Holocaust Survivors Continue to Look to NYLAG for Support
NYLAG’s Holocaust Compensation Assistance Project began in May 2000, just as many new compensation programs were being established. During its first years, NYLAG helped survivors complete applications for the German Slave Labor Fund, the Swiss Banks Settlement, and insurance compensation through the International Commission on Holocaust Era Insurance Claims, among other programs. More recently, NYLAG has helped survivors submit applications for pensions for work in a ghetto and complete a form that provides survivors who worked in a ghetto a one-time payment of 2,000 Euros. When an application is unfairly denied, NYLAG will file appeals, in a secondary effort to enable survivors to receive the compensation to which they are entitled.
It is NYLAG’s practice to help survivors throughout the United States, as well as in Canada and occasionally in Europe and Israel. NYLAG’s lawyers have a broad understanding of all the programs available to survivors and a true sensitivity to the fact that completing a form for compensation can be an emotionally upsetting experience. Phyllis Brochstein, a NYLAG attorney who works with many Holocaust survivors notes, “There are some survivors who only want to answer the questions asked and not provide additional information about their suffering, and others who need to talk in detail about what happened to them during the Holocaust.” Through years of experience, NYLAG attorneys have learned to take cues from the survivors themselves as to what, if any, extraneous questions should be asked during an application process. It is the firm knowledge of the entire compensation framework and the sensitivity to an individual survivor’s needs that make NYLAG unique among legal service offices that provide free assistance to Holocaust survivors.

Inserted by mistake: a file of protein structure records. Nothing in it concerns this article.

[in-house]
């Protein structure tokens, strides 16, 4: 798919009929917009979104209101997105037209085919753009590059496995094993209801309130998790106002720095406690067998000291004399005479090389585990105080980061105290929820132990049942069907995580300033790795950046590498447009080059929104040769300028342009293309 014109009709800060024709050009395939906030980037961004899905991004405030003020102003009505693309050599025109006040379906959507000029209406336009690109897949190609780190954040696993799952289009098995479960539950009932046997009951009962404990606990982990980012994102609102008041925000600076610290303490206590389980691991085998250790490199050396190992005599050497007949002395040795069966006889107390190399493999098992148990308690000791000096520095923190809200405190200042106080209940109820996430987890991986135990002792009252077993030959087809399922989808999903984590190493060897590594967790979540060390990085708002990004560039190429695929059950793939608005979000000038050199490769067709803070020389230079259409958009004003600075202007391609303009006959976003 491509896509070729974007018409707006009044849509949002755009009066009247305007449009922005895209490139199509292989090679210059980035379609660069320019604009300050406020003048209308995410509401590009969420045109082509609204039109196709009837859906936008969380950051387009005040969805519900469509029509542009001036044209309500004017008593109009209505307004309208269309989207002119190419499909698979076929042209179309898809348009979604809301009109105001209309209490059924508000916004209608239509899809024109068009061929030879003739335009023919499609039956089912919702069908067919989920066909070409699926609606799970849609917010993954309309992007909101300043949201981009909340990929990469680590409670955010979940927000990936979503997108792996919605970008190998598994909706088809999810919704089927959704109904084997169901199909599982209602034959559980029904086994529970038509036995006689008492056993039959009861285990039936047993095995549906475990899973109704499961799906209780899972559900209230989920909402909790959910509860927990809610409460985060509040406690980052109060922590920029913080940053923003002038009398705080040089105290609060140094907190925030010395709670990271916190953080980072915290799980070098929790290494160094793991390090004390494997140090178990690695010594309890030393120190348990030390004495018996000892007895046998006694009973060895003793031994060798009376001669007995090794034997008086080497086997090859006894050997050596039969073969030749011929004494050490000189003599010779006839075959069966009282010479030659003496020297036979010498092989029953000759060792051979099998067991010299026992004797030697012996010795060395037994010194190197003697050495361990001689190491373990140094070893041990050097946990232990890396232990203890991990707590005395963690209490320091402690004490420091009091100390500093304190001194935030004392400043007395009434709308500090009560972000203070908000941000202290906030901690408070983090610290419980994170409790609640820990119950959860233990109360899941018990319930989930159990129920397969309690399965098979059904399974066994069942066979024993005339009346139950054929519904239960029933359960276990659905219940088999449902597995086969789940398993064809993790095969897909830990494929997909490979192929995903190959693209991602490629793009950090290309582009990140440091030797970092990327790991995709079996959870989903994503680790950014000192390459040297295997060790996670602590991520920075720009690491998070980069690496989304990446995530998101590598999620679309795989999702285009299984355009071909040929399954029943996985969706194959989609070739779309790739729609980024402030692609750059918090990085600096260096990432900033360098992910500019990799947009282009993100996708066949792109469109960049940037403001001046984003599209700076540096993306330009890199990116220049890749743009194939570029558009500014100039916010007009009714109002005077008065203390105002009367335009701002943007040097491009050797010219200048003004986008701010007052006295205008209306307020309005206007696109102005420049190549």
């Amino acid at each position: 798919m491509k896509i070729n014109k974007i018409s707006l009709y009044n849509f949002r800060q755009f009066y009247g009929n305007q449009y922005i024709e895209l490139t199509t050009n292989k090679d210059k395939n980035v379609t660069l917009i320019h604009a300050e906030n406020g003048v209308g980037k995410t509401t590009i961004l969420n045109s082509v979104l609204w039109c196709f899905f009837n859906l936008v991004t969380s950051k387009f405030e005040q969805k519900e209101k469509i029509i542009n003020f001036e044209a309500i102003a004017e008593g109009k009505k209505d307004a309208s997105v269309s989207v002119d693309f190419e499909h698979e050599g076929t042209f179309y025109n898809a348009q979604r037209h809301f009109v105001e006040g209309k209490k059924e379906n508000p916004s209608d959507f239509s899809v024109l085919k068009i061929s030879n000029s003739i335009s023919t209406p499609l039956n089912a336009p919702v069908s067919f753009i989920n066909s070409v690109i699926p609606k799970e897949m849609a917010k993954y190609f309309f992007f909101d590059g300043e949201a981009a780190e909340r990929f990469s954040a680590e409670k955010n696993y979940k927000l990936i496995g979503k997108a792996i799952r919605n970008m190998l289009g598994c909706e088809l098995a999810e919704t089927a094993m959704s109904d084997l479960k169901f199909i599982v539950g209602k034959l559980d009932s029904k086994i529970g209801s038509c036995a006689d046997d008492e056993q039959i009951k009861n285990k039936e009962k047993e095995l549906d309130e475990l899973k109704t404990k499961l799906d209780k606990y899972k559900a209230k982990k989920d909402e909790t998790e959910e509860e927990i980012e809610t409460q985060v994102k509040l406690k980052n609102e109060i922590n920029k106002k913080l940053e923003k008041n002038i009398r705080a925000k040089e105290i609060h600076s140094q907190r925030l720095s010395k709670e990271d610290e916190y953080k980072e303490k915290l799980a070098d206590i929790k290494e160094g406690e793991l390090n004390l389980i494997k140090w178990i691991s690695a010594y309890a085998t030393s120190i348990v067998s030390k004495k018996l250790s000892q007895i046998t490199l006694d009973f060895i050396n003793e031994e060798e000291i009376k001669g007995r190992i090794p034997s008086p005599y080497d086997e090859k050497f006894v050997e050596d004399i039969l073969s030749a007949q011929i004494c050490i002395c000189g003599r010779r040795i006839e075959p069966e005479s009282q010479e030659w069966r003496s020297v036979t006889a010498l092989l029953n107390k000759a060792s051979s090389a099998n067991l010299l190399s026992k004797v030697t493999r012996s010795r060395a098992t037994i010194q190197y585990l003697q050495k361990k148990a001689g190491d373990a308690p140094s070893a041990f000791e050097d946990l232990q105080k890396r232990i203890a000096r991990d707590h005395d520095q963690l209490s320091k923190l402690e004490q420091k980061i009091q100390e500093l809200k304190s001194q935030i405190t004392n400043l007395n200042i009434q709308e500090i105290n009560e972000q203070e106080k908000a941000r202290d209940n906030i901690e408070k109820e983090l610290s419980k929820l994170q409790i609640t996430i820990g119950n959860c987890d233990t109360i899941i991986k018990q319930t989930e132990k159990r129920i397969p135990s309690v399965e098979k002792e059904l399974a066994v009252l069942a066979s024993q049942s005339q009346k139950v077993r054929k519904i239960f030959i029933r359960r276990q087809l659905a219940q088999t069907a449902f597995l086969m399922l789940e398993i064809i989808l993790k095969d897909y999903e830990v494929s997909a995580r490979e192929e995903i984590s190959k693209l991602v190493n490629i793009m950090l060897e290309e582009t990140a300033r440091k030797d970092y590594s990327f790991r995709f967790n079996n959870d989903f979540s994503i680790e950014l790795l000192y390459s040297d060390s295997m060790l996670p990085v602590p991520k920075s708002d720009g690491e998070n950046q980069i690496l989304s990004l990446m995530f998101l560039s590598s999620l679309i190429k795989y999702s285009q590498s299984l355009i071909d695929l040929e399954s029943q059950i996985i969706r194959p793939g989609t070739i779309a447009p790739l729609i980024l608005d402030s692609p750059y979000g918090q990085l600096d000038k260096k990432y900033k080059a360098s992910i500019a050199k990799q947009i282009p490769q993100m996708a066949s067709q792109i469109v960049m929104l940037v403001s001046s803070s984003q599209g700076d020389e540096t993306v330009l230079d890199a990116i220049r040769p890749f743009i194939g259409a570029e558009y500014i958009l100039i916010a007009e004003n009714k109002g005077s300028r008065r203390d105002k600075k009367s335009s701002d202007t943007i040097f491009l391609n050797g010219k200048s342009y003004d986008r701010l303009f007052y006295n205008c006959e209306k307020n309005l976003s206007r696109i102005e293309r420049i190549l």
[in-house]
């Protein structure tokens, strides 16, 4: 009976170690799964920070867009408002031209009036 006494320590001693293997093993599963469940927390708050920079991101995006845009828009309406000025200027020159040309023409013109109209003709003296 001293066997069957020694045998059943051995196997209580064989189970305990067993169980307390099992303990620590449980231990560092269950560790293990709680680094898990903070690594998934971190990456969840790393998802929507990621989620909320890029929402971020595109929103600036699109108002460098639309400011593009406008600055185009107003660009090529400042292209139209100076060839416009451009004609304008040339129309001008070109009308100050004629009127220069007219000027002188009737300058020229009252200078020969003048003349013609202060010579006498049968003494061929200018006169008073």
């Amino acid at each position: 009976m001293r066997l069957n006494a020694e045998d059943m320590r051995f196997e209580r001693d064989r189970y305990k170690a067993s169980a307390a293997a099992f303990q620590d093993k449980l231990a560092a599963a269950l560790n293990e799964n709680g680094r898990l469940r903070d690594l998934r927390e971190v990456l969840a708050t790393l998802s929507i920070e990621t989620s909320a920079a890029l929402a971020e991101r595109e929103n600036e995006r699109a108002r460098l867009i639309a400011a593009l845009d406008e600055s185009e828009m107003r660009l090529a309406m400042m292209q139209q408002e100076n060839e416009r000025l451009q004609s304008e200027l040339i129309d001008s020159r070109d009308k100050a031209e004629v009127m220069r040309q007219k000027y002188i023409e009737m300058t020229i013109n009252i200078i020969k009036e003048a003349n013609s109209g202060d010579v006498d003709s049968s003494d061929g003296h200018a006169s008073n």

Many of NYLAG’s successes in this project have been “hard fought.” For example, a survivor named Mrs. D. applied to the Claims Resolution Tribunal (CRT), the entity that administers the Swiss Banks Settlement, claiming that her mother, who died in Auschwitz, had a bank account in Switzerland. Initially, the CRT denied the claim, alleging that Mrs. D’s mother’s name was not exactly the same name as an Account Owner’s. (The mother had a double first name and was most often called by one name, while the Account Owner was listed under the other name). During the many months of the appeal process, NYLAG was able to establish that Mrs. D’s mother did, indeed, have two first names. The CRT then alleged that someone who perished during the Holocaust, with the same name as Mrs. D’s mother, was the true Account Owner, further complicating the case. Finally, with much NYLAG intervention, the CRT awarded Mrs. D. almost $50,000, deciding that the woman with the same name as Mrs. D’s mother, was Mrs. D’s relative, thereby entitling her to compensation. When the award was made, Mrs. D., the sole survivor from her large family, was in her eighties and in poor health, as was her husband. She was immensely grateful for the assistance she received from NYLAG and especially appreciative of the perseverance of all of the NYLAG staff involved in helping her.
Funding for this NYLAG program is generously provided from UJAFederation of New York through its Community Initiative for Nazi Services. For more information on the Holocaust Compensation Assistance Program please contact Phyllis Brochstein, Esq. at [email protected] or 212.613.5041.